Since their inception, drones are becoming a huge concern. Commercial airlines are afraid of the possibility of collision, while property owners worry about their privacy being invaded. Apparently, there is another risk – and it is the narrative involving the jamming or hijacking of a drone in flight.
In recent years, several studies about public vulnerabilities for these flying devices have been raised. In fact, there are countless hacking attacks read about in everyday newspapers. There are many ways to hack a drain and even gain control of it. Plugging in between the remote controller and drone and simulating the flight planning software are just two of the many ways this unmanned aircraft vehicle can be hacked. But perhaps the most interesting part is what exactly the hack wants to achieve.
Unfortunately, a lot of people across the world – especially those who won a drone – underestimate how easy it is for hackers to hijack a drone. So, how exactly are drones hacked? Let’s take a look at it.
How Drones Are Being Hacked
Drones are pretty similar to other electronic devices and, thus, are not immune to hacking attacks. And with the existence of GPS, video data and control data, and telemetry transmissions, among others, a deluge of attack options are made. Even drones with wireless data transmission cannot escape a hacker’s ensnare, especially since it can be tapped within seconds, not to mention the possibility of changing control signals to obtain full control.
Interestingly, though, some of the consumer drones out there are under the jurisdiction of laws; hence, hacking them can be easily prevented. Take for example Sweden, a country with strict laws concerning drones. Basically, the country prohibits the idea of using camera drones unless the owner is able to prove the necessity of using one. And until he can do so, he will not be given the power to use his UAV.
Add to this the fact that drone manufacturers are continuously improving their ways of making drones. Each day, newer technology is also developed and applied in order to reduce the possibility of hacking attacks. The only catch, though, is that the topic of drone hacking tends to change on a daily basis. What is more, hackers are so clever they can easily find new ways to pursue their goals.
In general, there are four different types of attacks a hacker use when attacking a drone. They are the following:
- Data Thefts
- Fly-Away Attacks
- Lock-Out Attacks
- Take-Down Attacks
The problem with most Internet of Things (IoT) devices like drones is that they usually have issues when it comes to authenticating the rightful owner or user. If you are within the acceptable Wi-Fi range, you can hack a Wi-Fi-controlled UAV with ease. And although the method of accessing the machine can be different in terms of being on the ground or air, there will always be a loophole.
For instance, the drone is activated while on the ground (i.e. not flying). Anyone can just hijack the device and even fly it away using an app built for hacking drones. And as soon as it is in the air, the legitimate user can be kicked by the owner, especially when the flying is already off the access point of the user. For the drone to continue with its navigation, it is expected to search for a controller. As a result, the hacker – even with an unauthenticated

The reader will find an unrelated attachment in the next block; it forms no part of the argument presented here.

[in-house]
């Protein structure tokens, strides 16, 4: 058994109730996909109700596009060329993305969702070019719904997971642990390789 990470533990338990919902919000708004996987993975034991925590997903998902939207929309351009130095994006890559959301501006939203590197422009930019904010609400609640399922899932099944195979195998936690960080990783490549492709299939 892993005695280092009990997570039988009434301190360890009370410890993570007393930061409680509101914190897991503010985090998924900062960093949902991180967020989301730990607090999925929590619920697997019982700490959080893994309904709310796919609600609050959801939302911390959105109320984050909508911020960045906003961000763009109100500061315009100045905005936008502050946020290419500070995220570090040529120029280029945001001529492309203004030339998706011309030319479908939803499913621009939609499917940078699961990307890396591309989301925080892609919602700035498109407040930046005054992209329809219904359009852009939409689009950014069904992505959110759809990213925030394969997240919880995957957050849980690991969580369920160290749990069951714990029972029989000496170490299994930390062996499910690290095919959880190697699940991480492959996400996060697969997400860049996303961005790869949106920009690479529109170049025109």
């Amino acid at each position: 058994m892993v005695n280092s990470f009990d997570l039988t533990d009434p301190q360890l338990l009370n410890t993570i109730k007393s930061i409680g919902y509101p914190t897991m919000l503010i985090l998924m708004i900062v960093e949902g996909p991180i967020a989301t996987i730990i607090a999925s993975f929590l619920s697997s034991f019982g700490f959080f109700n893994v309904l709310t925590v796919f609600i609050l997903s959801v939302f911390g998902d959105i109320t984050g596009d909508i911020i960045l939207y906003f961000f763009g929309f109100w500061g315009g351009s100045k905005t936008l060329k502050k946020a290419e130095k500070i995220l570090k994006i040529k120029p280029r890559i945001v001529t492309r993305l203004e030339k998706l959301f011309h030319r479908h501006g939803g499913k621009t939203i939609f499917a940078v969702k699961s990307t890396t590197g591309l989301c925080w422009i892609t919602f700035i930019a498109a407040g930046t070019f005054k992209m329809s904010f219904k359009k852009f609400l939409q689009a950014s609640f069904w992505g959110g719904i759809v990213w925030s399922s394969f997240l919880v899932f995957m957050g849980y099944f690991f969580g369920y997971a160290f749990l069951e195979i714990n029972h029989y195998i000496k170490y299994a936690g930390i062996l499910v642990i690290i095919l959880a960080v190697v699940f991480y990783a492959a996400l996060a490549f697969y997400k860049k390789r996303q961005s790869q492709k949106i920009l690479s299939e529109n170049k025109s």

The idea is even simpler contrary to popular belief. Basically, for a hacker to gain control, he needs to connect to the machine’s access point. That way, he can just access the open telnet even remotely. From there, he will send a command to fly off the UAV and, at this point, the original owner’s connection is lost and, thus, unable to gain control.
But hey, taking control of the drone is not the only issue here. The hacker can also steal the data of the owner and use it for whatever purpose he intends to make. And to do this, all he has to do is be within the range of the drone’s Wi-Fi access. Sure, you can expect the FTP server to never provide the login details as it is specifically designed that way. However, it is not able to prevent the hacker from gaining full access to the system files. This is where the intruder can obtain images and/or videos, a process he can achieve by connecting to a computer all the way the access point of the drone. Viola, the only thing left to do is to download the files. You will even be surprised by the fact that this process is unknown to the owner of the drone. Yes, that is right – the owner has zero knowledge about what is happening behind the scenes.
The Implications of Drone Hacking
It holds true that drones are starting to breach both physical and cyber defenses, causing chaos and massive data losses. Not only is hacking a growing threat for civilians, but it is also a problem branching out to military or government entities.
Spying – For starters, using a drone is the simplest and most cost-effective way of spying someone. A person can use a UAV to spy another individual with the purpose of gathering information, among many things. A hacker no longer has to rely on other high-end tools, which could only be costly, since an off-the-shell UAV is more than enough to capture photos, videos, and other important information. Keep in mind that a simple modification is needed for a drone to become an electronic surveillance device.
Collisions – This is definitely the most infamous implication a drone has to the public. As a matter of fact, since drones have soared high in popularity, countless serious injury reports have been detailed. They all involve an individual or a group of people getting injured after a drone landed straight to them. Drones collisions are almost a daily scene. And mind you, this narrative can prove fatal, especially if a 50-pound commercial drone collides into people. According to researchers, many people think of drones as a toy. As such, they do not mind flying their device in close proximity to people – not realizing the dangers they pose.
High-Tech Corporate Espionage – Hackers can just fly a drone outside of a board room and take pictures, although this is not necessarily a sophisticated process. But when it comes to the most damaging hijacks a drone has ever done, it definitely has to involve the use of computer hacking. Even before, drones were already used to land atop a data center in order to steal sensitive personal information. And for the authorities to be unable to trace the original controller, these drones were equipped with a separate power source. Meaning, if the initial power fails or simply runs out, the device could still sniff around. Even more so, it will have enough time to transmit data without getting caught.